Shortly following some optimistic announcements from Russian officials that WTO negotiations are swiftly progressing, the United States Trade Rep. Susan Schwab put an end to the party with some rather less hopeful words: “The question that I get asked when it comes to Jackson-Vanik and permanent normal trade relations with Russia is, is the WTO ready to let Russia in and the answer is, ‘not yet.'” US Trade Rep Susan Schwab dedicated yesterday’s press conference to doing a hatchet job on China on behalf of Hollywood, but let slip some devastating comments for Russia. The comment provoked a swift response from Russia:
Sergei Prikhodko told a RIA Novosti press conference that the results Russia has achieved in certain sectors testify that it is not lagging behind dozens of other WTO member states. “And in this connection, such a statement, which demands clarification, arouses certain questions,” he said.
Jackson-Vanik (JV) has long been an unfortunate sticking point in US-Russian trade relations, and it has always been the contention of this blog that it should be abolished, and those supporting rule of law in Russia should encourage the country’s admission into the WTO in order to create greater integration into international systems of laws, rules, and procedures. Efforts by the U.S. government to throw obstacles in the path of Russia’s rise to become an equitable trade partner, bound by the same rules and laws as everyone else, not only undermines Western interests, but also is seen as bitterly hypocritical conduct in Russia. It is time to recognize that openly hypocritical policy toward Russia, be it in business, trade, or human rights, is something that is actively utilized by the Kremlin to give the appearance of legitimacy to their absurd arguments of the “unjust victimhood” of Russia to the West as an explanation for autocracy (otherwise known in shorthand as “sovereign democracy“). We continue to assert that JV is retrograde and unnecessarily punitive, and given the necessity of Russia returning to the rule of law and opening itself up to market economics, providing the ruling junta in the Kremlin with legitimate reasons to portray themselves as victims makes absolutely no sense. So the question remains: was the point of Susan Schwab’s dithering on Jackson-Vanik and WTO to achieve some progress on Russia’s support of Iranian nuclear aspirations? If that were the case, the threats seemed to have achieved remarkably little beyond a brief denial of Iran’s claimed capabilities. It seems that other points of pressure would be more fruitful in producing a more favorable Russian policy on Iran. Are there other issues behind the WTO negotiation delays? Konstantin Kozlov of the Center for Finance and Economic Research speculated that it is because the negotiations are shrouded in secrecy:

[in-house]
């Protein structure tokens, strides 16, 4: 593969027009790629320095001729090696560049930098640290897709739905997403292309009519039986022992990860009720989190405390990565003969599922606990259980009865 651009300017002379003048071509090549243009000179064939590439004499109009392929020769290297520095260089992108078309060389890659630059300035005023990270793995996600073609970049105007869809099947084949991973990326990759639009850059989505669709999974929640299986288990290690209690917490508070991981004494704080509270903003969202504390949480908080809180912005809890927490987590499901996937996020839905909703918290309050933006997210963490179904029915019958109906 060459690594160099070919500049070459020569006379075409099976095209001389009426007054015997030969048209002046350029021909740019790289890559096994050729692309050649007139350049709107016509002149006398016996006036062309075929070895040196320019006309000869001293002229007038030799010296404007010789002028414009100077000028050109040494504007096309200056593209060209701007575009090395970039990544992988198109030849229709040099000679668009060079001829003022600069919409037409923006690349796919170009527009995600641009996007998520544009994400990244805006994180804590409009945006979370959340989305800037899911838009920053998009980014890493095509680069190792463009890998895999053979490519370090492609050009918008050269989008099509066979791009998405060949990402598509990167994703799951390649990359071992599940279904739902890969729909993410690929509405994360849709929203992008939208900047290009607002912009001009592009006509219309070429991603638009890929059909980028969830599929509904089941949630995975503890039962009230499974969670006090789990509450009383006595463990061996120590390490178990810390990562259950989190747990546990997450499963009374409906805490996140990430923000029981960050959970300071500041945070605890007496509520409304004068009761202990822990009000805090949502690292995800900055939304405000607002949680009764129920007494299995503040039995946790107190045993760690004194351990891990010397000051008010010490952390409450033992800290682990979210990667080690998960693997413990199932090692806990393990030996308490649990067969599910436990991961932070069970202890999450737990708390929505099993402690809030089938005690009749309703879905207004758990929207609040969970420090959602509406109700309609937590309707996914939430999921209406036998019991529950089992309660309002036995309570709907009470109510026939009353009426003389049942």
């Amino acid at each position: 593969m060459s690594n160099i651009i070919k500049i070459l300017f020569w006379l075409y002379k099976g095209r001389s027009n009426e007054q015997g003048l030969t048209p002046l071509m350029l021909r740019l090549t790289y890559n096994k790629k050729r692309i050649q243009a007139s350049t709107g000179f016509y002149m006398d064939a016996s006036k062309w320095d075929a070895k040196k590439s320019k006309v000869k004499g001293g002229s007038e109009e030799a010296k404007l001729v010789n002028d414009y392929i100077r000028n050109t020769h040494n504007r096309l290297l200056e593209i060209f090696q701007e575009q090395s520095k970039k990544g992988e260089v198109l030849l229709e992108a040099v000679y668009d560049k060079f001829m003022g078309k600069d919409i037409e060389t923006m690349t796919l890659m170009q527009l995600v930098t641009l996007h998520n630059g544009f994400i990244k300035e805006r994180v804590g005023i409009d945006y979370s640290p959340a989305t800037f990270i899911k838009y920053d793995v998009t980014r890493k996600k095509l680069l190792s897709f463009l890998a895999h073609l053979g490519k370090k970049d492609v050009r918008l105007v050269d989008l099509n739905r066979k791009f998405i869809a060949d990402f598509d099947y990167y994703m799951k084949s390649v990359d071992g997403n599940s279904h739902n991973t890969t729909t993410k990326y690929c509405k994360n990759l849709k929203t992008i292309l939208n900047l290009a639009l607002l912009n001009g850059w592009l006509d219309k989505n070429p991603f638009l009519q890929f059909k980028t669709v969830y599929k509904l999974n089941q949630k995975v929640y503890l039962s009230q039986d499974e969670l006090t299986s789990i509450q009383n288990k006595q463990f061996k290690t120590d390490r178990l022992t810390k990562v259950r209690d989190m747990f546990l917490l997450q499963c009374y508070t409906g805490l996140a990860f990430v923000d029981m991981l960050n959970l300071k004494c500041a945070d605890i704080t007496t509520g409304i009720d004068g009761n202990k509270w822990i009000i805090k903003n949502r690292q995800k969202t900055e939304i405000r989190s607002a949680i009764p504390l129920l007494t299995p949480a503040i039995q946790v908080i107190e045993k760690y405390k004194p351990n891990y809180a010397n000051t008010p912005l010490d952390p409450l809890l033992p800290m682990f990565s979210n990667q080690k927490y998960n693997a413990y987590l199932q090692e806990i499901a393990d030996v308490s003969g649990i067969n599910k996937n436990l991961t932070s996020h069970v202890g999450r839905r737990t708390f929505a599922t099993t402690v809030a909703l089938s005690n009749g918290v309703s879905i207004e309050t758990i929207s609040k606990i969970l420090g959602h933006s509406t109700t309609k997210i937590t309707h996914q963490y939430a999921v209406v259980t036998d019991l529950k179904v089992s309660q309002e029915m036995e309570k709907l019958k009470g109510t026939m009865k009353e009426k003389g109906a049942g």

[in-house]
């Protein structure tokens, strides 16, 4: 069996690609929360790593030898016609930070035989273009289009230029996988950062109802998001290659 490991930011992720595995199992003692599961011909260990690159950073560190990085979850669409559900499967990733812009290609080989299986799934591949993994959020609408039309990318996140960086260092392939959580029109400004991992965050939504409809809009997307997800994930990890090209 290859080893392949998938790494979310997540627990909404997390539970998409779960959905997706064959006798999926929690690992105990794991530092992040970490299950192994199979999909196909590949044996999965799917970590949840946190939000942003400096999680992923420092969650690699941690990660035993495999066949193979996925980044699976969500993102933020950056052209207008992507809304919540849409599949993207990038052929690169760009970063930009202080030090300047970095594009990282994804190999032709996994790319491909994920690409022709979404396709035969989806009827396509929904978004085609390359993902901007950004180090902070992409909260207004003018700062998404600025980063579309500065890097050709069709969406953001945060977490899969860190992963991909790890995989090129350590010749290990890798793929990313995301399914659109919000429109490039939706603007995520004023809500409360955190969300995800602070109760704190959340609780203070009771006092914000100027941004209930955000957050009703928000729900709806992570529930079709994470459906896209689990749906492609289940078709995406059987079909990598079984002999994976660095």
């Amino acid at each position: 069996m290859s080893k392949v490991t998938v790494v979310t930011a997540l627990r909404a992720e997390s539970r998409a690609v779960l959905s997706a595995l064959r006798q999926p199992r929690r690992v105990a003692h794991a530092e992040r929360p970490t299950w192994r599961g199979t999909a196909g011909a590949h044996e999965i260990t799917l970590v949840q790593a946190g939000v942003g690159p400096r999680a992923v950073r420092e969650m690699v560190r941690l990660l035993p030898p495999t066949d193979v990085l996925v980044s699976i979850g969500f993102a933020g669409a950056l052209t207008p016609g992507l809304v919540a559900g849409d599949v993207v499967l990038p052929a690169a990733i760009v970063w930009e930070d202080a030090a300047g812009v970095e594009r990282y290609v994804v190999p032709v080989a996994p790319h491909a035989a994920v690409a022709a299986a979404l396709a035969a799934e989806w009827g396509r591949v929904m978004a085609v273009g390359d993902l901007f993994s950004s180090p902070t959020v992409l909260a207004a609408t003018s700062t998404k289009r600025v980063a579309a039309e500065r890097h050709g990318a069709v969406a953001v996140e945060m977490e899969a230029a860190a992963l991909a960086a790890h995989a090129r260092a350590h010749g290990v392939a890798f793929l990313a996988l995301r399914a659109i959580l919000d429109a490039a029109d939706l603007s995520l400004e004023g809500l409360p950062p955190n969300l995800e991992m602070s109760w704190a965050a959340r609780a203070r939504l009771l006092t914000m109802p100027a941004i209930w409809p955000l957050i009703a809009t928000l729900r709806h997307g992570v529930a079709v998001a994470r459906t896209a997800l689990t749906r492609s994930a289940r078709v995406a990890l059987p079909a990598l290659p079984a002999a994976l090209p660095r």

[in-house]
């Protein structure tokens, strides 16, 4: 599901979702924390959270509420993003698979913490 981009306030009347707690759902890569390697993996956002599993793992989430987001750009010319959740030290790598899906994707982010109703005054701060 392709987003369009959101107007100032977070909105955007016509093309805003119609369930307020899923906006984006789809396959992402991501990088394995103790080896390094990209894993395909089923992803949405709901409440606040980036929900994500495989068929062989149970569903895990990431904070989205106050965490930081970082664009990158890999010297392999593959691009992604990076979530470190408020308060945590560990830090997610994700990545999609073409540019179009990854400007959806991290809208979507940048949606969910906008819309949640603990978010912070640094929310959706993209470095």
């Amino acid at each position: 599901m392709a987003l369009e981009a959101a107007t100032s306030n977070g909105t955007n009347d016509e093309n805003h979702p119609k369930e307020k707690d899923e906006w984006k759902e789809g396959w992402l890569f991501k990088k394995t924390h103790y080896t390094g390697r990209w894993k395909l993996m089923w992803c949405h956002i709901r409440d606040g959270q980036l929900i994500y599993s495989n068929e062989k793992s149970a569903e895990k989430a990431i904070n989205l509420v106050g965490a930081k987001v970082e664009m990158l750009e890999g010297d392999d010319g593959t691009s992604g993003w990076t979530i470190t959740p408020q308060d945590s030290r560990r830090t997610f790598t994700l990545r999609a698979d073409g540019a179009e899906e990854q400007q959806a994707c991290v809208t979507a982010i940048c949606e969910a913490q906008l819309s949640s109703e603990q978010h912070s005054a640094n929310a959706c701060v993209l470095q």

“The impression one gets is that the government is deliberately delaying accession until after the elections,” Kozlov said. “The process of negotiation has been secretive, and Russia is provoking changes in the rules of the game by not stating unequivocally what it wants.”
Sounds like another unfortunate clash between German Gref and the hardliners.